In a new interview with Amy Lee for TeamRock she talks about growing up, being cool, and sexuality in music. Check it out:
Synthesis revisits the old songs. Do you remember how it felt to be twenty years old and working on Fallen?
Unfortunately yes [laughs]. How would I describe myself back then? Wide-eyed, full of huge dreams, fairly insecure. But I think that’s pretty common. When we’re young we feel like we’re the only ones that kinda hate ourselves. I remember struggling with feeling like I didn’t deserve to be where I was. So definitely an emotional, hormonal moment. I still have a lot of big feelings, but it seems like the whole world is falling down around you sometimes when you’re a kid.
Didn’t being hugely successful make the problems go away?
No! Having lots of people all over the world touched by our music was a dream come true. But to have thousands, even millions, of people feel like they know you in an intimate way, it was difficult. I’m at a place in my life now where I think I’m pretty good at dealing with it. That whole thing, it’s not so scary any more. But it was scary in the beginning, for sure.
Amy Lee spoke with Music Week about the music industry and Synthesis. Read what she said:
In the new issue of Music Week, we speak to Amy Lee about the return of multi-million selling rock phenomenon Evanescence and their highly-anticipated new album, Synthesis. Only their fourth studio release in 14 years, the record sees Evanescence – completed by bassist Tim McCord, drummer Will Hunt and guitarists Troy McLawhorn and Jen Majura – present new material alongside re-recordings of some of their most defining songs, all with orchestral accompaniment.
Lee told Music Week that while Synthesisexplores the group’s latent orchestral potential with long-term collaborator David Campbell, it was also a chance to show how far their musical skills have developed.
“There’s a lot of musical skill that I personally didn’t have,” said Lee. “When we were writing Bring Me To Life I was 19! So just the musical ability that I had when I was 19 as a writer, as a singer, as an everything, I can do all that stuff better now because we’ve had all this time and experience. In addition, living inside those songs live for all these years, it just forever gives you ideas.”
Lee also opened up about the prospect of following the blockbusting success of her past, with Evanescence’s 2003 debut selling 1,324,026 copies to date in the UK according to Official Charts Company data.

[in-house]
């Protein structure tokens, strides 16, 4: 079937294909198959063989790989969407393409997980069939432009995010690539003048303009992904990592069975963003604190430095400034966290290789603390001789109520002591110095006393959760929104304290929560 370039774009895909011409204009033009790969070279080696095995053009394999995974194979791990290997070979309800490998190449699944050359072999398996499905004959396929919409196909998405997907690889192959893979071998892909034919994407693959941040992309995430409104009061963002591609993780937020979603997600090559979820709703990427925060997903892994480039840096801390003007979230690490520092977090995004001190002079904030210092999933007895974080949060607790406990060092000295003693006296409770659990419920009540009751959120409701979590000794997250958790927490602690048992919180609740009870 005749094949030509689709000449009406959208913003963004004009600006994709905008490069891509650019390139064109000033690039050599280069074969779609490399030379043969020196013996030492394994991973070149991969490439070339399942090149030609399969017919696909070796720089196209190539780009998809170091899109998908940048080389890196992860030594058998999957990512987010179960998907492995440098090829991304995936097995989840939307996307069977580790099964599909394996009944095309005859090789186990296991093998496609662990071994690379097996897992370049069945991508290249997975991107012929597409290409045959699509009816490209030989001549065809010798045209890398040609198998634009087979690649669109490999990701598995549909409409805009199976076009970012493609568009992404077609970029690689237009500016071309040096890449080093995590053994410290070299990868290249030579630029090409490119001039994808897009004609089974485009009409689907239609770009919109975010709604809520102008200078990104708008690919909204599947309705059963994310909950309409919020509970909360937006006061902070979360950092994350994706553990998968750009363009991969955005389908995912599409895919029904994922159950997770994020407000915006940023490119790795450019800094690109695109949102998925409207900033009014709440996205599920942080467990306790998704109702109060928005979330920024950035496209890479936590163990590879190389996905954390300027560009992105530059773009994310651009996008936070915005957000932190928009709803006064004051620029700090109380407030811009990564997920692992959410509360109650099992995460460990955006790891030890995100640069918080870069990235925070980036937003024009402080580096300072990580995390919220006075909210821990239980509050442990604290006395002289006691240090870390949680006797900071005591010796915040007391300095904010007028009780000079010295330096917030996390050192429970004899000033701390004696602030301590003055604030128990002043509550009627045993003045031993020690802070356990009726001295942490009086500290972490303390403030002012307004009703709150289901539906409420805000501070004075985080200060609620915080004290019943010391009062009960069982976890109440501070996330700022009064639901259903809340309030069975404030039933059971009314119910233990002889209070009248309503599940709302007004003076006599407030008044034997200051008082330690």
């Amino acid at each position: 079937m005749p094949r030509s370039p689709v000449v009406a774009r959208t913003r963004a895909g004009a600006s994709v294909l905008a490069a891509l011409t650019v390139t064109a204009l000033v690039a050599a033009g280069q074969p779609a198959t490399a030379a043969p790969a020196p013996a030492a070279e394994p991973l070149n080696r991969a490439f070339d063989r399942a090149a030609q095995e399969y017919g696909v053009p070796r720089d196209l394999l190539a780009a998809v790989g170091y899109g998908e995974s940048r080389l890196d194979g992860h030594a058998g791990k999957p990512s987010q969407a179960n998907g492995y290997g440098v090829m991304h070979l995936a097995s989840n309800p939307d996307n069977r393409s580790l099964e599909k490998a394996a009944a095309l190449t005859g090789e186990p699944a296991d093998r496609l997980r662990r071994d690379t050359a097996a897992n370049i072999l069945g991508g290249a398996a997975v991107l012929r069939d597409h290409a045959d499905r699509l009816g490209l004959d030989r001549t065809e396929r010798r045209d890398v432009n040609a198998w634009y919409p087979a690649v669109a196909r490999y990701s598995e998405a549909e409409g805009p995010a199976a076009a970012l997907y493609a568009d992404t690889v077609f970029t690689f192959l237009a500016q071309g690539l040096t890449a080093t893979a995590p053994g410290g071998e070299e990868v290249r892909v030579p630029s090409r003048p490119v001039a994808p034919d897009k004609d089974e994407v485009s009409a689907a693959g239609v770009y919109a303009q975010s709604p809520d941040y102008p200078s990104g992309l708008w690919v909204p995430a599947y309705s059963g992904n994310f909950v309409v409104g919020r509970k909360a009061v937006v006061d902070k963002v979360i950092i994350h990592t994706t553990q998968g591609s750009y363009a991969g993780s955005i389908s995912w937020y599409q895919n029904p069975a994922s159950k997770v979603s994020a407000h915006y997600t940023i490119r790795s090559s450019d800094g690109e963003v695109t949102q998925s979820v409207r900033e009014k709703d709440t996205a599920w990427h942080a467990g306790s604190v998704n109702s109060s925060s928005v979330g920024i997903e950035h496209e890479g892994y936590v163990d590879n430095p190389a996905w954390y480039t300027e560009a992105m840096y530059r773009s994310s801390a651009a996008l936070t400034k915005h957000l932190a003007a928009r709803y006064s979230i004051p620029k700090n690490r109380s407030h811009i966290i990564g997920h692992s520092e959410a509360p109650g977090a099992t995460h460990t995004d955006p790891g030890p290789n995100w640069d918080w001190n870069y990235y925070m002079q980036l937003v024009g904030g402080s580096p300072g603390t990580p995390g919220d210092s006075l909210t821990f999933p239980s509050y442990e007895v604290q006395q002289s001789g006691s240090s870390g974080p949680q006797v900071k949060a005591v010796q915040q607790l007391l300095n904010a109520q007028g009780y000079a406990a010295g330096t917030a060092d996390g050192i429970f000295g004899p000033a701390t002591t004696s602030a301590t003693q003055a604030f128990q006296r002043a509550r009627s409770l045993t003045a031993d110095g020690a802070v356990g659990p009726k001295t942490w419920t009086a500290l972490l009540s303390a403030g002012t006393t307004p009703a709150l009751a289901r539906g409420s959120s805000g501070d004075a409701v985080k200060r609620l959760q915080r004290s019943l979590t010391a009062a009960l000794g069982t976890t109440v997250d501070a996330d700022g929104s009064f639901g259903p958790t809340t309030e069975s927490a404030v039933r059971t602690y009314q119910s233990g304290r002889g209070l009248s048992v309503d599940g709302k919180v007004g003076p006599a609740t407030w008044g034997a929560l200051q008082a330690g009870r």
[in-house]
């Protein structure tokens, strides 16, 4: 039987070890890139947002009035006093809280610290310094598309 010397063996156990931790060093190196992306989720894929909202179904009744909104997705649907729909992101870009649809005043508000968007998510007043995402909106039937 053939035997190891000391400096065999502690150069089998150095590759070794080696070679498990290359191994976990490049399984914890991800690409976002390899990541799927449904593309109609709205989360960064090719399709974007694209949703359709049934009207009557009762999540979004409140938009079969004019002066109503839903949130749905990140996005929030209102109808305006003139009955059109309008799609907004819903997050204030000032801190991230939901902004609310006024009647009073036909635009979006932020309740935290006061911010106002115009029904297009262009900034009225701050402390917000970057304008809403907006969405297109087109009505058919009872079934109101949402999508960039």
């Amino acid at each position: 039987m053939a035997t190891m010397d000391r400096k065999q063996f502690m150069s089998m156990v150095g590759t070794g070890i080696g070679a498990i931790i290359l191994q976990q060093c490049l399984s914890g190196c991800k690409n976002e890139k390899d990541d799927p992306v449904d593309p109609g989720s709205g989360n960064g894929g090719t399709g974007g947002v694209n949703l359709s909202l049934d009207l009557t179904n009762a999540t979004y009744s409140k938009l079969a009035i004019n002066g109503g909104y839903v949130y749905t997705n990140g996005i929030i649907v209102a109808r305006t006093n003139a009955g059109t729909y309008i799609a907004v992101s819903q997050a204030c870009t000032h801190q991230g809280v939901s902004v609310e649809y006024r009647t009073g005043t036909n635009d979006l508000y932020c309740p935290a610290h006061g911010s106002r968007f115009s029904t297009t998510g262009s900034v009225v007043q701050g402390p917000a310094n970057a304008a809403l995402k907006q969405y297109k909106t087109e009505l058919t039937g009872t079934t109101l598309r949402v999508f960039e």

La artista ganó una demanda por un millón de dólares. Sin embargo, asuntos legales le impedirán disfrutar la totalidad de su dinero.
La vocalista de Evanescence, Amy Lee ganó una millonaria demanda. Sin embargo, existe una razón por la cual no se puede celebrar.
En primer lugar, la empresa 110 Management Inc demandó a la cantante por un millón y medio de dólares por comisiones y tarifas no pagadas. Luego 110 Management bajó su monto a 335 mil dólares. Finalmente el juez dictaminó que Amy solo debía cinco mil dólares.
Sin embargo, luego de eso Amy Lee demandó a la empresa para que pagaran los servicios de su abogado durante el proceso judicial. El juez estuvo de acuerdo con la artista y le concedió la demanda por un millón de dólares, cuenta TMZ.
Lo curioso está en que de ese millón, 885 mil dólares son para pagar los honorarios del abogado, 72 mil en un testigo experto y otros costos administrativos, por lo que la artista solo podrá disfrutar 43 mil dólares.
EVANESCENCE SINGER AMY LEE SCORES $1 MILLION PAYDAY IN LAWSUIT But There’s a HUGE Catch
Evanescence singer Amy Lee just scored ONE MILLION BUCKS in a lawsuit … but there’s a catch.
First, the backstory: 110 Management Inc. sued Amy last year for unpaid commissions and fees. 110 originally sought $1.5 mil from the singer, and eventually lowered the demand to $335k. An arbitrator finally ruled the management co. was only owed only $4,863.66.
Fast-forward to 2017 … Amy fought to get 110 to pay her lawyer fees for drawn out legal battle.
The judge agreed she got screwed, and awarded Amy $1,036,773.68 … but that’s all going to her legal expenses — $885k in attorney fees, $72k in an expert witness and other administrative costs.
In a new episode of “Inside Synthesis”, where Evanescence shows us how the new album was made, we can see the famous violinist Lindsey Stirling participate in one of the two new Synthesis songs, “Hi-Lo”.